The 2023-2024 One Book, One Community selection is The Violin Conspiracy by Brendan Slocumb. Read Slocumb’s thoughts about his work and about music in this interview, courtesy of the Vernon Area Public Library. OBOC runs from December 1, 2023 to February 25, 2024.
About One Book, One Community
Now in its eighth year, One Book, One Community (OBOC) is a partnership among Cook Memorial, Indian Trails and Vernon Area public library districts to encourage dialogue and build community through a shared experience of literature.
The series is a recipient of a 2019 award from the Illinois Library Association for interlibrary resource sharing that makes a lasting impact. Visit 1book.org to register for book discussions, programs and the author event.
Q: Your bio and author’s note reveal that elements of Ray’s story parallel your own. What do you and Ray share? In what ways are you different?
A: Like Ray, I started playing violin very young; I was 9 years old. Nobody in my family really understood the attraction – nobody in the neighborhood was even remotely interested. In the beginning, playing was great – it was something different, and I loved it from the moment I picked up my first violin.
Throughout elementary school, junior high and high school, my classmates didn’t understand what I saw in music, and they called me every name in the book, like Ray.
Since my college was a school of music within a larger university, I was finally around more like-minded people, so on some level life became much easier.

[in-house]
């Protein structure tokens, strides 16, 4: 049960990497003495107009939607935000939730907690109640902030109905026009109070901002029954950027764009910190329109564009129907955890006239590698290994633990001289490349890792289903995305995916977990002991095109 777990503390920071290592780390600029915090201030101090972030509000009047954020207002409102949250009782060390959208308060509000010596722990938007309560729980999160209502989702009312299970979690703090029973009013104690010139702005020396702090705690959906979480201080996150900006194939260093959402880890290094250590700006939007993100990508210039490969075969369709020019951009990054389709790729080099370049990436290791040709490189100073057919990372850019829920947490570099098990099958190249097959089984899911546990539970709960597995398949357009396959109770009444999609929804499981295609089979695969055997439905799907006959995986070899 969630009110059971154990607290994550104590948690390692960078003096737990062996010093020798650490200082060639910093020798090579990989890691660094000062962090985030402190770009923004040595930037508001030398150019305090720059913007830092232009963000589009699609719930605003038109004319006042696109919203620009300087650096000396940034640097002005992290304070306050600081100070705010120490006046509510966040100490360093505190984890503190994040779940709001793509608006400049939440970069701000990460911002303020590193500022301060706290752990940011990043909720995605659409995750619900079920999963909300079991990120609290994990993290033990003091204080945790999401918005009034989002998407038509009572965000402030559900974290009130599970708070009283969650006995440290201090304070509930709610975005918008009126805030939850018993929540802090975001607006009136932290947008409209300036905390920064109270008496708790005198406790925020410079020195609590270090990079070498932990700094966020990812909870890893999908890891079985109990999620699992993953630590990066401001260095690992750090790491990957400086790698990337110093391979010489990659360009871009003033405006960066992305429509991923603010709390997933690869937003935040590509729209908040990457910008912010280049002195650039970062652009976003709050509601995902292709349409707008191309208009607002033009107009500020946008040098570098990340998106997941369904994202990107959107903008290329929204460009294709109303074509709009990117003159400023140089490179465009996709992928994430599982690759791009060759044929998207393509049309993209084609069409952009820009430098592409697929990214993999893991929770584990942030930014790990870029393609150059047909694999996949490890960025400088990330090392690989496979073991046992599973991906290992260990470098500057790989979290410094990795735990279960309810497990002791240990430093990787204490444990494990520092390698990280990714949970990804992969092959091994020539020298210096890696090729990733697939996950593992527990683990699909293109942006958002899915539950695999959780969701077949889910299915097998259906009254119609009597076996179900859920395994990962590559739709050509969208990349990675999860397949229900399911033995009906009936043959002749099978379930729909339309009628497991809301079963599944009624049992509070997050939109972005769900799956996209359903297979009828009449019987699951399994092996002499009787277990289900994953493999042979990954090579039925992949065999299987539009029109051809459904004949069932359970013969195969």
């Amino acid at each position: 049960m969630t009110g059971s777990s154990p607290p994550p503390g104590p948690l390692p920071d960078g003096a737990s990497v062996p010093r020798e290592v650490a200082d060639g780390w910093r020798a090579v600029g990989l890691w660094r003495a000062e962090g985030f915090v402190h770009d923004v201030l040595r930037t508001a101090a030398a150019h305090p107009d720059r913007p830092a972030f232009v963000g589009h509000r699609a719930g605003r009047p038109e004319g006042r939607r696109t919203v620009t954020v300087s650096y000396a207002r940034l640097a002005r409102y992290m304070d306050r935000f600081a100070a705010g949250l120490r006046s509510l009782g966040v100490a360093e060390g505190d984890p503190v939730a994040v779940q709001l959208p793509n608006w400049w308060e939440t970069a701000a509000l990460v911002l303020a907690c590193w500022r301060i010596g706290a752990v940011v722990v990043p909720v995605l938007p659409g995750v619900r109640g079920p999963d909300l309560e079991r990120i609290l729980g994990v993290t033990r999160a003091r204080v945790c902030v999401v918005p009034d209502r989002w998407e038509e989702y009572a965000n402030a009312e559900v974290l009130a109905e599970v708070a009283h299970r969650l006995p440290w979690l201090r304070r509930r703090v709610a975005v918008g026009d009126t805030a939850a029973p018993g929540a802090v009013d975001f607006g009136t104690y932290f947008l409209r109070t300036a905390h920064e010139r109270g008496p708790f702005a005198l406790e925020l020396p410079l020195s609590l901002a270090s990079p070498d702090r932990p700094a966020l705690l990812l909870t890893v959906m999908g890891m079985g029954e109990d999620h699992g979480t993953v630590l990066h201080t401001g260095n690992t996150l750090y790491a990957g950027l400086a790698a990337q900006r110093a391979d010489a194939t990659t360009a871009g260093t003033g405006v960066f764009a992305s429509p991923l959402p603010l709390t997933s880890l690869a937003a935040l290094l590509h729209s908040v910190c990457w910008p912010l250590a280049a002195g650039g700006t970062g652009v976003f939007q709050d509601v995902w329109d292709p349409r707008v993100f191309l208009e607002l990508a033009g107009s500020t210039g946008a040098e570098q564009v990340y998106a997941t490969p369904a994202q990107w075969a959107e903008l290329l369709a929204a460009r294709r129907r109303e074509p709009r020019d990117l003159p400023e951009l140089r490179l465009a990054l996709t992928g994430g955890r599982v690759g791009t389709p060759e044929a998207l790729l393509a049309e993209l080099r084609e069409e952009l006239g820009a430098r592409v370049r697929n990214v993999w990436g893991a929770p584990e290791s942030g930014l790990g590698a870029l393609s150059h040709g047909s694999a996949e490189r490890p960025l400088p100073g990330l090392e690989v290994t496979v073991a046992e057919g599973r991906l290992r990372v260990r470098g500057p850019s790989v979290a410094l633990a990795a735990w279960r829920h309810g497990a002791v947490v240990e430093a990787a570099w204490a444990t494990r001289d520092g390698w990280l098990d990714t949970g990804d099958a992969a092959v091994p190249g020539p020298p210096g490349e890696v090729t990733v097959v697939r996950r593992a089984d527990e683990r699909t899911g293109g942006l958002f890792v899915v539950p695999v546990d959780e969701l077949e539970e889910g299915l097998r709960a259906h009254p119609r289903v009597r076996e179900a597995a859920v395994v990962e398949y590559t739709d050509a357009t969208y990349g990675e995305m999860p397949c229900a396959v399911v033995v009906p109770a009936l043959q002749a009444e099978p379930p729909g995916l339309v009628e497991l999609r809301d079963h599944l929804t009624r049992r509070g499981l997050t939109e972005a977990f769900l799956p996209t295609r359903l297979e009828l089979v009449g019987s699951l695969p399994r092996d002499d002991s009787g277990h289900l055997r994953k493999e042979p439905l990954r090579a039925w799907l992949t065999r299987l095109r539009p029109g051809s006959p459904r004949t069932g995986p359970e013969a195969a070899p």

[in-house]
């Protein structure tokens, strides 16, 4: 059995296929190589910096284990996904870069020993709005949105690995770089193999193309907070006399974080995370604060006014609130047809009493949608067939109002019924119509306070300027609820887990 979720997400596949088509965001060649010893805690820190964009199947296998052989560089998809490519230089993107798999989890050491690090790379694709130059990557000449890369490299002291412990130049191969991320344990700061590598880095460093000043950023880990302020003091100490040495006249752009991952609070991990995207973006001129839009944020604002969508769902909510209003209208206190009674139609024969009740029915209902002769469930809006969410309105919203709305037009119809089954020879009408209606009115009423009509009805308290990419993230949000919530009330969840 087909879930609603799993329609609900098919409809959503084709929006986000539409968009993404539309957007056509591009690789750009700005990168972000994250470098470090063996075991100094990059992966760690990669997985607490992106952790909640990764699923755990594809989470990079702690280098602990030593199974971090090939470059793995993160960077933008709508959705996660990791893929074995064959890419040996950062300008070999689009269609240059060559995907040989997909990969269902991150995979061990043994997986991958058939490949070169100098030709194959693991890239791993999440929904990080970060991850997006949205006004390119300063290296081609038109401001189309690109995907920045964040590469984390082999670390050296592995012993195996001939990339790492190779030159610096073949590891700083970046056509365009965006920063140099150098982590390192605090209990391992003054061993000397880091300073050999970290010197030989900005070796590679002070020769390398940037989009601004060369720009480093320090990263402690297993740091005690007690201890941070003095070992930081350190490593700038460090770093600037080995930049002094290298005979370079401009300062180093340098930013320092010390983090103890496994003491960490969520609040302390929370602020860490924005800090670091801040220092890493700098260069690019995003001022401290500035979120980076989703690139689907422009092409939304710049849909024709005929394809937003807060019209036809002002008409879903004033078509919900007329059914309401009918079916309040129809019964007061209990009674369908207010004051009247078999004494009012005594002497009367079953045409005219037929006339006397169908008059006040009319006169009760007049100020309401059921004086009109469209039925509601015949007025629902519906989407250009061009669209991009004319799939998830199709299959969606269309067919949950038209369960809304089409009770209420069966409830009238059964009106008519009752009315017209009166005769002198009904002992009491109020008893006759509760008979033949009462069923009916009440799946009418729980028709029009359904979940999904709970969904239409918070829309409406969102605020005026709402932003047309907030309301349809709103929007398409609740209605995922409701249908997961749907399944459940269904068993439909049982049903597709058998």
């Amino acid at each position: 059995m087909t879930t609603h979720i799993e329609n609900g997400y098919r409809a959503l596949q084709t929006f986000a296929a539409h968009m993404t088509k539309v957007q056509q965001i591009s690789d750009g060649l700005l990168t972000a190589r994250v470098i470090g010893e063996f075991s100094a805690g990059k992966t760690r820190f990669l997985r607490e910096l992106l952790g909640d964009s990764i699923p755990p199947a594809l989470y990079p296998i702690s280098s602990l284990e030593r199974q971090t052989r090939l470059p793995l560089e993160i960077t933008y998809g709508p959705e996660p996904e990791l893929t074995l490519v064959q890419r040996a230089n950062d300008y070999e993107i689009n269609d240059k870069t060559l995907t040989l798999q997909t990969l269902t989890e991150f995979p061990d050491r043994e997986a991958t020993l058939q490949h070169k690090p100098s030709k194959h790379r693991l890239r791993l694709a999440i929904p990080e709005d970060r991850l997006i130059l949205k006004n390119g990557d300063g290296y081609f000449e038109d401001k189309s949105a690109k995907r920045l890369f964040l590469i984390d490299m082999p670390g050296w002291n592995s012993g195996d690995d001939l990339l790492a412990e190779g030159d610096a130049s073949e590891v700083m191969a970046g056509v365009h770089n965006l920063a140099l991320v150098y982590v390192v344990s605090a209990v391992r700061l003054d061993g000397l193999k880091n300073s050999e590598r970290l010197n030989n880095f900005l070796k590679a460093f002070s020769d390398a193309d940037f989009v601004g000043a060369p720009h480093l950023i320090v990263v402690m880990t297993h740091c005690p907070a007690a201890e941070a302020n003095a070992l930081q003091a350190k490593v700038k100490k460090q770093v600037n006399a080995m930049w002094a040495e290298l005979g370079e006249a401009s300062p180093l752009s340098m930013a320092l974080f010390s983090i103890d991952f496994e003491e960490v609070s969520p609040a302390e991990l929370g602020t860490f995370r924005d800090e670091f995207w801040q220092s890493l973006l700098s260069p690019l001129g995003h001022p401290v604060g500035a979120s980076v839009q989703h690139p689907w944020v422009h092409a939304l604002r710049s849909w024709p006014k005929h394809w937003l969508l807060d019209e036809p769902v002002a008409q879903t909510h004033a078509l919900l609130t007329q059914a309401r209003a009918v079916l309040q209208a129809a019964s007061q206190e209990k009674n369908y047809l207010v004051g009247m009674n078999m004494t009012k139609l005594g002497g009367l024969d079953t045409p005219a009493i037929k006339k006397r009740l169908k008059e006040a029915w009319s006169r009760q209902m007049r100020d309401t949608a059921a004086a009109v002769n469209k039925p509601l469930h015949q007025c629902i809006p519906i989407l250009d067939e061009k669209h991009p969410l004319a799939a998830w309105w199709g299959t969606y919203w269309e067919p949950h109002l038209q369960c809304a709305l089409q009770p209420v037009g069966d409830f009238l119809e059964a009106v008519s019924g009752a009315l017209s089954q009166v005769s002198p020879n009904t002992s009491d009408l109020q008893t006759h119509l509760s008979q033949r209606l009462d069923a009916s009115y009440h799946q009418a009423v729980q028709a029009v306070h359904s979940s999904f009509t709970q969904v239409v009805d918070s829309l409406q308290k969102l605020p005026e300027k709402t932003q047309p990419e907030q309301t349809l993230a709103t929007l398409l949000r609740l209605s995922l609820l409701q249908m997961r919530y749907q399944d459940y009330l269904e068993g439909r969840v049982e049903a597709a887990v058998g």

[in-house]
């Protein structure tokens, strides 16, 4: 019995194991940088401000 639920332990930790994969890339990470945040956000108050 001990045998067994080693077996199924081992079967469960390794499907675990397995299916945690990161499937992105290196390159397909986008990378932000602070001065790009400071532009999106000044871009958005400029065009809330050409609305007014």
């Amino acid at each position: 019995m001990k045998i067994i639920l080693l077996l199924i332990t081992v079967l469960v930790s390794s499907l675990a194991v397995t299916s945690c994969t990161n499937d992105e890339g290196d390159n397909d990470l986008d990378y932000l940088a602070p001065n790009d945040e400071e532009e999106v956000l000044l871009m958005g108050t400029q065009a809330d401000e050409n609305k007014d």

I differ from Ray in that he is much more adept at playing jazz. I’m terrible at it. I’m actually kind of jealous of him in that regard.
Q: Are there ways that writing a novel is like performing in a symphony or as a soloist?
A: Writing and performing are closely connected for me. I approach writing like a piece of music. Start with an overture that sets everything up. Next comes the introduction, middle section, climax and finale.
I outline everything and really focus in on each part like in a concerto or symphony. It’s second nature to me because of playing violin for so many years.
Q: Ray’s story involves a few key people and events that greatly affect his trajectory. Is there a person or moment in your life that your recognize as life-changing?
A: My first teacher in college told me to quit because he thought my hands were too big to every play violin in tune. My second teacher, Dr. Rachel Vetter Huang, really taught me how to play my instrument and to this day, I’m extremely grateful to her.
Has it changed my life? Absolutely. The violin allowed me to travel, fly for the first time, go to college, meet incredible people and help those in need – as well as the opportunity to express myself musically.
Q: Parts of your book are a pleasure to read: the peek behind the curtain of classical music competition and the “whodunnit” aspect of the story. Other parts are difficult, but necessary on many levels. How did you approach bringing those voices together?
A: My goal was to tell a good story. It’s an honest account of the life of a Black violinist. I was given great advice, which was to write honestly.
I believe the difficult sections to read reinforce the message that anything worth fighting for may be tough at times, but when you make it through, it will all be worthwhile.
Q: As a successful musician, teacher and author, what advice do you have for young people who have a passion for the arts?
A: If you have a passion for the arts, always remember why you began to love it. Do your best and give 100% all the time, not just when someone is watching.
Q: What do you hope readers take away from The Violin Conspiracy?
A: I really want people to do what they love because they love it. Never ever ever let someone tell you you can’t do something. If you love it, do it.